Substantial evidence suggests that observed actions can engage their corresponding motor representations within the observer. It is currently believed that this process of observation-execution matching occurs relatively automatically, without the need for top-down control. In this study we tested the susceptibility of the observation-execution matching process to selective attention. We used a Go/NoGo paradigm to investigate the phenomenon of 'automatic imitation', in which participants are faster to initiate a hand movement that is congruent with a concurrently observed action, relative to one that is incongruent. First, we replicated previous findings of automatic imitation, and excluded the possibility that spatial compatibility effects might explain these results (Experiment 1). We then presented participants with the same goal-directed actions while directing their attention to an imperative stimulus that spatially overlapped, but was distinct from, the observed actions (Experiment 2). Crucially, automatic imitation no longer occurred when participants directed their attention away from the displayed actions and towards the spatially overlapping stimulus. In a final experiment, we examined whether the automatic imitation of grasp persists when participants attend to an irrelevant feature of the observed action, such as whether it is performed by a left or right hand (Experiment 3). Here we found that automatic imitation is contingent on participants attending to the feature of the observed hand that was relevant to their responses. Together these findings demonstrate the importance of selective mechanisms in the filtering of task-irrelevant actions, and indicate a role for top-down control in limiting the motoric simulation of observed actions.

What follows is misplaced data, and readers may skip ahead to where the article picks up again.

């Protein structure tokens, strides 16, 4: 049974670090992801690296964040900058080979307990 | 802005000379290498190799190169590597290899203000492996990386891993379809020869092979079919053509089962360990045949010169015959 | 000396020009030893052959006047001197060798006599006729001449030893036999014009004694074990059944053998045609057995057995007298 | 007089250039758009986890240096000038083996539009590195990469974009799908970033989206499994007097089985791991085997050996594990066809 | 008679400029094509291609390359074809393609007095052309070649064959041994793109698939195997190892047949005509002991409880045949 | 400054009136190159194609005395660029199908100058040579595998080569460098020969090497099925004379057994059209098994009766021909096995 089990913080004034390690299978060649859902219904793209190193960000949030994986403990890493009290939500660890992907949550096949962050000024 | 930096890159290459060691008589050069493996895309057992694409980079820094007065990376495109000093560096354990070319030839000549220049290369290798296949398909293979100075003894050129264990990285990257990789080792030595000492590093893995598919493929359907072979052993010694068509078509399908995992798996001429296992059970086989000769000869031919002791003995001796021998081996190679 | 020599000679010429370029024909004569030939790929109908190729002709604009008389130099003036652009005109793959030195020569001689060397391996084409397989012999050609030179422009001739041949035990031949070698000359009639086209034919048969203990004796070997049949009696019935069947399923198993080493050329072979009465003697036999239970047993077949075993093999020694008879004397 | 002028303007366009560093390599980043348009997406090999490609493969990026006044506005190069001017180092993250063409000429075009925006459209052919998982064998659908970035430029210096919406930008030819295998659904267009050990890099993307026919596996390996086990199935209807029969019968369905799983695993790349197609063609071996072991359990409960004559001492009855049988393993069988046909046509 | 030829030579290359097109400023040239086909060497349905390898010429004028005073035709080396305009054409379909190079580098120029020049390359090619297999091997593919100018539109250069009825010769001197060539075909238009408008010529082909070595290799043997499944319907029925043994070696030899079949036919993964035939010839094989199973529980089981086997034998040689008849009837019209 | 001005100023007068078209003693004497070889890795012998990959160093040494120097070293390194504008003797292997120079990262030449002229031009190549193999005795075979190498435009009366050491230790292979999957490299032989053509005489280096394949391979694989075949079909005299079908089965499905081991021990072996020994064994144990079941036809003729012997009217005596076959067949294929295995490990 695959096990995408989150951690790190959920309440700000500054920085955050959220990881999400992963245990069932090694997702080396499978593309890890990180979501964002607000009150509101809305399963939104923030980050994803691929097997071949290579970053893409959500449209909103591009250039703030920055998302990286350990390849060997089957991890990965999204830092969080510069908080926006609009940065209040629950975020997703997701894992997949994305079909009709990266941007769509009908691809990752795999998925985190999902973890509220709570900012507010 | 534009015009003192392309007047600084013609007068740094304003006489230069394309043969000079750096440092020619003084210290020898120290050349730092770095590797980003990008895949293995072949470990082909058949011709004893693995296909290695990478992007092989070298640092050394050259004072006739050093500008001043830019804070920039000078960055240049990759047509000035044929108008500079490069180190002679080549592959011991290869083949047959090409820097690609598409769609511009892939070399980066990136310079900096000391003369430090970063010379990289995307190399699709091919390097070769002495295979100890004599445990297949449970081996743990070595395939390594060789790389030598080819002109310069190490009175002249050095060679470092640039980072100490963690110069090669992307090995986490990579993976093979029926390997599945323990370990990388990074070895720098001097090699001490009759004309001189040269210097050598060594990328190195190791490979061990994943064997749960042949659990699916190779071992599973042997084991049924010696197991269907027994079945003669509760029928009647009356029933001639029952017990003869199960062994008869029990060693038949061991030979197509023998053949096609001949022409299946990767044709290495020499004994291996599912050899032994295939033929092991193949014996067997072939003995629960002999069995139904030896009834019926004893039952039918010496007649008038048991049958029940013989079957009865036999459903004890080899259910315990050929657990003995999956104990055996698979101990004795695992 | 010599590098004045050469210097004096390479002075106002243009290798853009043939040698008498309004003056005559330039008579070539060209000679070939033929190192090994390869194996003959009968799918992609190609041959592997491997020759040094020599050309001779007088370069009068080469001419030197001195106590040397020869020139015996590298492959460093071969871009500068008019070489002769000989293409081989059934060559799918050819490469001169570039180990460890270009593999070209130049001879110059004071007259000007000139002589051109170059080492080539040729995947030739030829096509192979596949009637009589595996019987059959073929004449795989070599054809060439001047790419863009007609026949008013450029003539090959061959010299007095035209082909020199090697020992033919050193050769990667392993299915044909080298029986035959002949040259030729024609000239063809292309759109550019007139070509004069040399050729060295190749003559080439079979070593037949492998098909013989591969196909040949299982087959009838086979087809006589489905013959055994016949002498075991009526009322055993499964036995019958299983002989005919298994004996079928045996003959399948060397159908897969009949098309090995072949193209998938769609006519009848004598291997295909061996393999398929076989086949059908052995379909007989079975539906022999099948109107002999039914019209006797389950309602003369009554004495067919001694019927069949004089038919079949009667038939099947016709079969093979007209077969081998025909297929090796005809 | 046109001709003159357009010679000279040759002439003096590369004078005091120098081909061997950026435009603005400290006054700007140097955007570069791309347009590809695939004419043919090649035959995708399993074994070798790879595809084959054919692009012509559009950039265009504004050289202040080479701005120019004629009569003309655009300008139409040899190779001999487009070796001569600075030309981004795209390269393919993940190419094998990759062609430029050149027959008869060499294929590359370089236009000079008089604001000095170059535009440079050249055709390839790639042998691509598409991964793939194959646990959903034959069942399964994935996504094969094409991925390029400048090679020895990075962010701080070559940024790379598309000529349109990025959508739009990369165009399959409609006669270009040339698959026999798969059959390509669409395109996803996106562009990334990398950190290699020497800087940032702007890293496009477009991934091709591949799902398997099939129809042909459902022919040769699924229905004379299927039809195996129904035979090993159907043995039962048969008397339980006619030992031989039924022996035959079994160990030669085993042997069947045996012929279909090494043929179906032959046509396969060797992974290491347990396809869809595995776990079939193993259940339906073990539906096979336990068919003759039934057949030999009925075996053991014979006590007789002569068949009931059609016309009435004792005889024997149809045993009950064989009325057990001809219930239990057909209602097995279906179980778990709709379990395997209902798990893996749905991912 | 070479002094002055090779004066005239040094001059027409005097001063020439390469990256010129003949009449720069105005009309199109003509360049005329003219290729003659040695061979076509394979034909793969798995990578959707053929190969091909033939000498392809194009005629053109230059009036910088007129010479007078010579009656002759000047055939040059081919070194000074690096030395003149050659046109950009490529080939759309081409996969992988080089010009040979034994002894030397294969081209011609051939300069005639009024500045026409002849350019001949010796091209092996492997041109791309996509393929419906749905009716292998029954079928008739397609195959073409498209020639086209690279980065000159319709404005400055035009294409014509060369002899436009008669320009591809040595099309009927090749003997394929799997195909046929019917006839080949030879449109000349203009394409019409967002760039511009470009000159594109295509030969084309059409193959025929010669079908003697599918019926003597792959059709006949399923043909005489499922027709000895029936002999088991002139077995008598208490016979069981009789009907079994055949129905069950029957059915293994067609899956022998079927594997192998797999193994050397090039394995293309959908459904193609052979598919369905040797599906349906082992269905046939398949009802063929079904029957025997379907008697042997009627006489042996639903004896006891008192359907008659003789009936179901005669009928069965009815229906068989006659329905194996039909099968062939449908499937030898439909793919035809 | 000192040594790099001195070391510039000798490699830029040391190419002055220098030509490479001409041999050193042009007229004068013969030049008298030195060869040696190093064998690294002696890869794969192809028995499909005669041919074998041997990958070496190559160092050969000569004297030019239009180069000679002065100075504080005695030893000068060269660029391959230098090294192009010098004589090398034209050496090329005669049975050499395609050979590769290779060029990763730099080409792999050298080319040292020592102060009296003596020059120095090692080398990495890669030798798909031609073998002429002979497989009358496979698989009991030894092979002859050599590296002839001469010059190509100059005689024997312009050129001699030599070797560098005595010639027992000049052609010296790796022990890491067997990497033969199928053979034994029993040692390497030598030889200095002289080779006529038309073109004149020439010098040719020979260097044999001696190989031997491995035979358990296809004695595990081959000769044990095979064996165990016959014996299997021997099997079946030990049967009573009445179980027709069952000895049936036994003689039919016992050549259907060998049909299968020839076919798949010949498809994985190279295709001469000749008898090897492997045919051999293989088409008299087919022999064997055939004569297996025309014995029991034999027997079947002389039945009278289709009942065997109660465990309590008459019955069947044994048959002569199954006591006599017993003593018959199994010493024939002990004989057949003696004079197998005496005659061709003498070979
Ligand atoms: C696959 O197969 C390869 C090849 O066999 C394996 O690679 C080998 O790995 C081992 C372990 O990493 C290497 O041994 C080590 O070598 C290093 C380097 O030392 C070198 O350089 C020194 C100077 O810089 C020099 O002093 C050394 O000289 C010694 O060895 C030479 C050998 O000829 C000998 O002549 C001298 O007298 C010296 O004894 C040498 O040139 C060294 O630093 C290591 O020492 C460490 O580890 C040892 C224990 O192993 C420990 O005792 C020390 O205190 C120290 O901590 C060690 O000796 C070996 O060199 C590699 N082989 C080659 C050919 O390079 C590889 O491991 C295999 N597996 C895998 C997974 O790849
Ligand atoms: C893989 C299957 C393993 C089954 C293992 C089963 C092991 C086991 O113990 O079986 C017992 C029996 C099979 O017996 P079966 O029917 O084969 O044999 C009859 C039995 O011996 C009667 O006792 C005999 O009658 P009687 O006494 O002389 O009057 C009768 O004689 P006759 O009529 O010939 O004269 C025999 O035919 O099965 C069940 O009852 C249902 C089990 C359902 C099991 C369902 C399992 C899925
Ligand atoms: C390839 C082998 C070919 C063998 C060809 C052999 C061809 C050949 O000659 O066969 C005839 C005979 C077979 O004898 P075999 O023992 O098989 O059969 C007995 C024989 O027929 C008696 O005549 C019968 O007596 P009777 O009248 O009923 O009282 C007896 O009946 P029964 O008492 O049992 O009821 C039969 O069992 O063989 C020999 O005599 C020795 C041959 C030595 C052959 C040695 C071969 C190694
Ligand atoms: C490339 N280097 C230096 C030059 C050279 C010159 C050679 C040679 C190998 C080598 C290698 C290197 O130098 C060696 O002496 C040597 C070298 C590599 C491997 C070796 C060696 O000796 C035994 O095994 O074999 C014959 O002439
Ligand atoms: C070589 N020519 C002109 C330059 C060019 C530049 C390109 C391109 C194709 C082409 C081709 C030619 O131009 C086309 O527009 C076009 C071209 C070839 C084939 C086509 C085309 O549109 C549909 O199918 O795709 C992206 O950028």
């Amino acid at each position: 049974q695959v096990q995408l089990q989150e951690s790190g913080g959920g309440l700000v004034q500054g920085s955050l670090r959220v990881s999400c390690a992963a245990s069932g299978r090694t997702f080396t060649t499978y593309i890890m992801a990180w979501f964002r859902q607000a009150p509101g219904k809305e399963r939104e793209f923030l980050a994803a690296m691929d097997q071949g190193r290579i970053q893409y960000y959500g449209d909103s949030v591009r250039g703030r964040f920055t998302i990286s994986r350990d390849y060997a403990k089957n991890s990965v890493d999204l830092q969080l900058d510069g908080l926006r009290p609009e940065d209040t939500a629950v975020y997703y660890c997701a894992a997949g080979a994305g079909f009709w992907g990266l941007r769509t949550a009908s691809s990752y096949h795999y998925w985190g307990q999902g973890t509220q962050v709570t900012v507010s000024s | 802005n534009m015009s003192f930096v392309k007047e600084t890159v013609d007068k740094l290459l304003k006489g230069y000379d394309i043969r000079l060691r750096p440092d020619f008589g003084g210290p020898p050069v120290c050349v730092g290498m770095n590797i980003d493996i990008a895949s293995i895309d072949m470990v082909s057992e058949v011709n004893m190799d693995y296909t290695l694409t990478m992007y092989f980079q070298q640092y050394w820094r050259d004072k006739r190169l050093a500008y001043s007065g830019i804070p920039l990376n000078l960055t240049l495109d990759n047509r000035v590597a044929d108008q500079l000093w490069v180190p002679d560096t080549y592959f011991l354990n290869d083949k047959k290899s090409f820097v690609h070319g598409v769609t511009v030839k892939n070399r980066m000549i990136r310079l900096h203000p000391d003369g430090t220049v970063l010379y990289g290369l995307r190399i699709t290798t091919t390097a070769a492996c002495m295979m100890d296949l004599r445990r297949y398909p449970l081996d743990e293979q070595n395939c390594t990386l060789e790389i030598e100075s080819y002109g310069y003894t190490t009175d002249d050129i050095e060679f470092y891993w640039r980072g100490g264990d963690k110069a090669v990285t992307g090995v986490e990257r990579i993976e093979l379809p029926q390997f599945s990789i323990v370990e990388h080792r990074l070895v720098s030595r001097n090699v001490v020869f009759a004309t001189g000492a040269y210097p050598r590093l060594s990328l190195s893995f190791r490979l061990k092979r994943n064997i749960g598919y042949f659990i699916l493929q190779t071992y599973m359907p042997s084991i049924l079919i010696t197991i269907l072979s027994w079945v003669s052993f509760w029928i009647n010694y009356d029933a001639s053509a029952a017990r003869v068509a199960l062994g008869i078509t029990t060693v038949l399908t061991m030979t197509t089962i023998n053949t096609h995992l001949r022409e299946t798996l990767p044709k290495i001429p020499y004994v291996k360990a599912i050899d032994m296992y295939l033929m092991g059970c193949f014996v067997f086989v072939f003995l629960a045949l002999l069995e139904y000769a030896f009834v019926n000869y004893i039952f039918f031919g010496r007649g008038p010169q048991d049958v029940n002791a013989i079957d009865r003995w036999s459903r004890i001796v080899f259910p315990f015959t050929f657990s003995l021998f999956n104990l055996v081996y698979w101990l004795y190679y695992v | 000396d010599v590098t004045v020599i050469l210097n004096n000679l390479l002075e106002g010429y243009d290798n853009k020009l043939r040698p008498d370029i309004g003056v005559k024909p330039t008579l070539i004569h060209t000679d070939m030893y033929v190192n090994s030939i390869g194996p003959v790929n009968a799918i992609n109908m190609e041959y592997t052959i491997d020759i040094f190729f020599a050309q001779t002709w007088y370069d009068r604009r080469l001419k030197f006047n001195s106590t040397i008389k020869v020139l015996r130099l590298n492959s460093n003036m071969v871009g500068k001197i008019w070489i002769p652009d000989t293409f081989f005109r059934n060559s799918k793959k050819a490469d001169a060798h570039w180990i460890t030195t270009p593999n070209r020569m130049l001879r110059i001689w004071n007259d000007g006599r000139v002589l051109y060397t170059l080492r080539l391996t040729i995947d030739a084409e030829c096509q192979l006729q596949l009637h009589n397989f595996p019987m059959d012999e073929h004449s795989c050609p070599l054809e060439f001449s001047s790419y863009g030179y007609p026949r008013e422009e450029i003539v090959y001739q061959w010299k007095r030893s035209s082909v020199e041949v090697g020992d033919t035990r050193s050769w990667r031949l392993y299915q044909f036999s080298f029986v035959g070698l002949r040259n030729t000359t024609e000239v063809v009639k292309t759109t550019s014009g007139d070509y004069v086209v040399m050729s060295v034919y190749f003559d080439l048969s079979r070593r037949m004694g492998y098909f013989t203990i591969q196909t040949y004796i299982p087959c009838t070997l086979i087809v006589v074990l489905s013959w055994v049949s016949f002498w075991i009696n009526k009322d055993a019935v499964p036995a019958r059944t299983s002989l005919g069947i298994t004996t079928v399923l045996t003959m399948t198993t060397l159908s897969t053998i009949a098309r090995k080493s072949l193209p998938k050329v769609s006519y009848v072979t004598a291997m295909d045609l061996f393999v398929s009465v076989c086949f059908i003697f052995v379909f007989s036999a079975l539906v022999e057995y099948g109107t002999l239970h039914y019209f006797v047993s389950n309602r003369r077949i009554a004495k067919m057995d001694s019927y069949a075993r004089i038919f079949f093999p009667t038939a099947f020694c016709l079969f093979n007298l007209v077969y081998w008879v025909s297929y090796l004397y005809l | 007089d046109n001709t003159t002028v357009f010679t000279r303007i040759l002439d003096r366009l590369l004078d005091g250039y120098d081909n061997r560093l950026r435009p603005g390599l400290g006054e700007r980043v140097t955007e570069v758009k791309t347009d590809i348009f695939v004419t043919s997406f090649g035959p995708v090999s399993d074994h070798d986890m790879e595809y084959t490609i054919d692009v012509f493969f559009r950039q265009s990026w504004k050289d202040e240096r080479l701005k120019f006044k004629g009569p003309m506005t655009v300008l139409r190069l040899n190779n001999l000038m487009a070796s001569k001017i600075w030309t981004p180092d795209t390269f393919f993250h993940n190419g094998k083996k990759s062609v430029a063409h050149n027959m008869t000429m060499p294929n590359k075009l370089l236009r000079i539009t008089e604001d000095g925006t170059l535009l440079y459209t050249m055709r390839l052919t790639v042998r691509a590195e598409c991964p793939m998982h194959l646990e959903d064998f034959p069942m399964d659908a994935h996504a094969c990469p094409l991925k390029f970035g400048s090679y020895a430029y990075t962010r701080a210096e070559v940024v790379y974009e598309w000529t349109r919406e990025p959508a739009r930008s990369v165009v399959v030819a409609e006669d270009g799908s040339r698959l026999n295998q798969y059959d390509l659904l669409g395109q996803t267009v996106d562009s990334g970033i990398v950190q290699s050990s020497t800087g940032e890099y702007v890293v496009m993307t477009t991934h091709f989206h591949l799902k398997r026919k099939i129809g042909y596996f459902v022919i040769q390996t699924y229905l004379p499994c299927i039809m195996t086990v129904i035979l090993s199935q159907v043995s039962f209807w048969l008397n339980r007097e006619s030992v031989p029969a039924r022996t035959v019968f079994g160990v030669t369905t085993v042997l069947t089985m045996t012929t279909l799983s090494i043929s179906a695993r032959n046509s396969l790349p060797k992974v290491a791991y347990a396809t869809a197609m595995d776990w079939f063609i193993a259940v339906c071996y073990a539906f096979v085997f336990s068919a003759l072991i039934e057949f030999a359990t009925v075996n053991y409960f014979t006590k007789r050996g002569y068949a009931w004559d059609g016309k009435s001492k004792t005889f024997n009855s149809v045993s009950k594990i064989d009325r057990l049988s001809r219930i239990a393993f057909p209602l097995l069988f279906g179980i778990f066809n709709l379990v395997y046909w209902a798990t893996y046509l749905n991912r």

|Number of pages||10|
|Publication status||Published - Feb 2009|